The shaking effects are mindblowingly good. Every bit as good as the videos showed me, and even better than I hoped they would be. At first I thought that the shaking effects would only occur on ground and that I would get a steady view in the air, but the effects are, although of course much harder on ground, also present in flight, as reactions to exterior, environmentally effects. You feel so much more, that you are a real plane, than before. It´s one of those things that you (or I, at least) never knew I needed, but that I would never be able to live without now. They are here to stay. It´s like the days of black and white TV, not knowing color TV´s would ever be made, and then after seeing a nature program in color for the first time — there is no going back to B/W. Same thing here.

The shaking effects are divided into three areas. (The three red push buttons in the EZdok main window.)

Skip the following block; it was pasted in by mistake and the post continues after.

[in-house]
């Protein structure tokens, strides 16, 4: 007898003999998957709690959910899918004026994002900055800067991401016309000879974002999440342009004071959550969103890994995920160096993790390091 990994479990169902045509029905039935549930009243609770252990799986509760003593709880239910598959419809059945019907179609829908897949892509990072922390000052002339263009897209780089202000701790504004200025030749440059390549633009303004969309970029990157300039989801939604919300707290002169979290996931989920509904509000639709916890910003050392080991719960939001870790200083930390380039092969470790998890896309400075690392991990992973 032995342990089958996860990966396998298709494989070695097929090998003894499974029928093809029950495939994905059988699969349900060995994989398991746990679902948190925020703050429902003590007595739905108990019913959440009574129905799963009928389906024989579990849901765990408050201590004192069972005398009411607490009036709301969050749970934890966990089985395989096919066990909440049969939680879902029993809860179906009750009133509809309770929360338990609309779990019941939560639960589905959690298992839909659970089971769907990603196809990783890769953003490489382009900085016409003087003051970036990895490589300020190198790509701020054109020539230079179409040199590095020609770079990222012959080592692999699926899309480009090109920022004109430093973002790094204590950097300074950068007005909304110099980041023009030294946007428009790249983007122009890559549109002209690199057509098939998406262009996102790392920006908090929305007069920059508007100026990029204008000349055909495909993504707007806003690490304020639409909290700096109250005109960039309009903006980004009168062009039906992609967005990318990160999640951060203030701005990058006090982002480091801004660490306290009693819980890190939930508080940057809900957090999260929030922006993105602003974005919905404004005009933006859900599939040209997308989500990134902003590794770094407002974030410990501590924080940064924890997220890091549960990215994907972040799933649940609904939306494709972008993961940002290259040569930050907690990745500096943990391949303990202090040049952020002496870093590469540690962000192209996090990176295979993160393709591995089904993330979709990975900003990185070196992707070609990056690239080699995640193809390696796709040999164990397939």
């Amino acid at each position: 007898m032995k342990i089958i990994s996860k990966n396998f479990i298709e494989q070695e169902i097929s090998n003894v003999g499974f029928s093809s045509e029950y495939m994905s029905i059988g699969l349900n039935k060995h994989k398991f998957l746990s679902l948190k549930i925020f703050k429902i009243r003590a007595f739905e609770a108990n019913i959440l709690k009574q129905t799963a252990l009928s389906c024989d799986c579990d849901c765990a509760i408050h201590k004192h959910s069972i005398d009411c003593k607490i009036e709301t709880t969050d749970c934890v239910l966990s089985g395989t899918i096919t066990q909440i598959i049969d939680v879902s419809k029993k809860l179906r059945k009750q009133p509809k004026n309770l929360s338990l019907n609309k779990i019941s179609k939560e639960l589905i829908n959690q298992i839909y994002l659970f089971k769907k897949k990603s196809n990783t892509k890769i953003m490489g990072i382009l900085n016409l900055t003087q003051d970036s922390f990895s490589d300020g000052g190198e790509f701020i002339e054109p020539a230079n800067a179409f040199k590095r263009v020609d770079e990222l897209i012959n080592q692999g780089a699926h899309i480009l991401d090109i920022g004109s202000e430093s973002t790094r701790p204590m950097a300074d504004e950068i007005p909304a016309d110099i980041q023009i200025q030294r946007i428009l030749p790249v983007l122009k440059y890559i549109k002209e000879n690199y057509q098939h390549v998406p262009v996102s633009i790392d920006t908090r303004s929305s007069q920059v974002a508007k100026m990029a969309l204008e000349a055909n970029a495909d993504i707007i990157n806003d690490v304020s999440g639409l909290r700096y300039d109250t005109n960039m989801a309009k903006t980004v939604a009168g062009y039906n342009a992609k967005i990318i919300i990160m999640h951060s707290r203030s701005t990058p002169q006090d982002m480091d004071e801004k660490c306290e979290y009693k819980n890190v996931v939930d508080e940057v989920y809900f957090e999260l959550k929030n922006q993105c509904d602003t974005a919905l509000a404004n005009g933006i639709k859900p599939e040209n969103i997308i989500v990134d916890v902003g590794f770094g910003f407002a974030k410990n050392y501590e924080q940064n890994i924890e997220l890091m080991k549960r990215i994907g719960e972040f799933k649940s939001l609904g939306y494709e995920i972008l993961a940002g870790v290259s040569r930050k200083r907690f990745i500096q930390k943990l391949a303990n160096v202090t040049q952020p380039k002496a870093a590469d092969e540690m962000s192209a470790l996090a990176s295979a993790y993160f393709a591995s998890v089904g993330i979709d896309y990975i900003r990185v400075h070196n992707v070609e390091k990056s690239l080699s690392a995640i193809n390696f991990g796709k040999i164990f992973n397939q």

• RND (random)
  • DHM (Dynamic head movements)  and
  • CR (Camera resonance)

RND gives the visual effects from traveling on the ground, and turbulence.

DHM simulates the movements of the pilot´s head. Caused by maneuvers, speed, touchdown, and is affected by wind condition.

CR simulates the camera movements when attached to parts of the aircraft, at touchdown.

I´ll return to the effects, a little further on, in the “Everything is customizable” section.

New views:

Like to make a FSX video, but always felt limited by the camera angles in default FSX? Well EZdok camera is the thing.
In EZdok camera you can set up a totally unbelievingly 255 different views — for each plane you got. I think you have to be a very professional FSX video maker, so make use of so many views, but 5 — 10 — even 20 views could be made and used quicker than you think.

On the main EZdok camera picture, you have four green, and one bluish button. These are as follows.

  • PTP (point to point) allows you to switch from a view to another with camera panning ove there, instead of the instant shift — good for videos.
  • 360 (360 degrees view) gives you a full circle movement possibility, instead of “only”# 180 degrees.
  • POW (Point of view) press this one, and you will be able to move the camera around using keyboard buttons or joystick presets.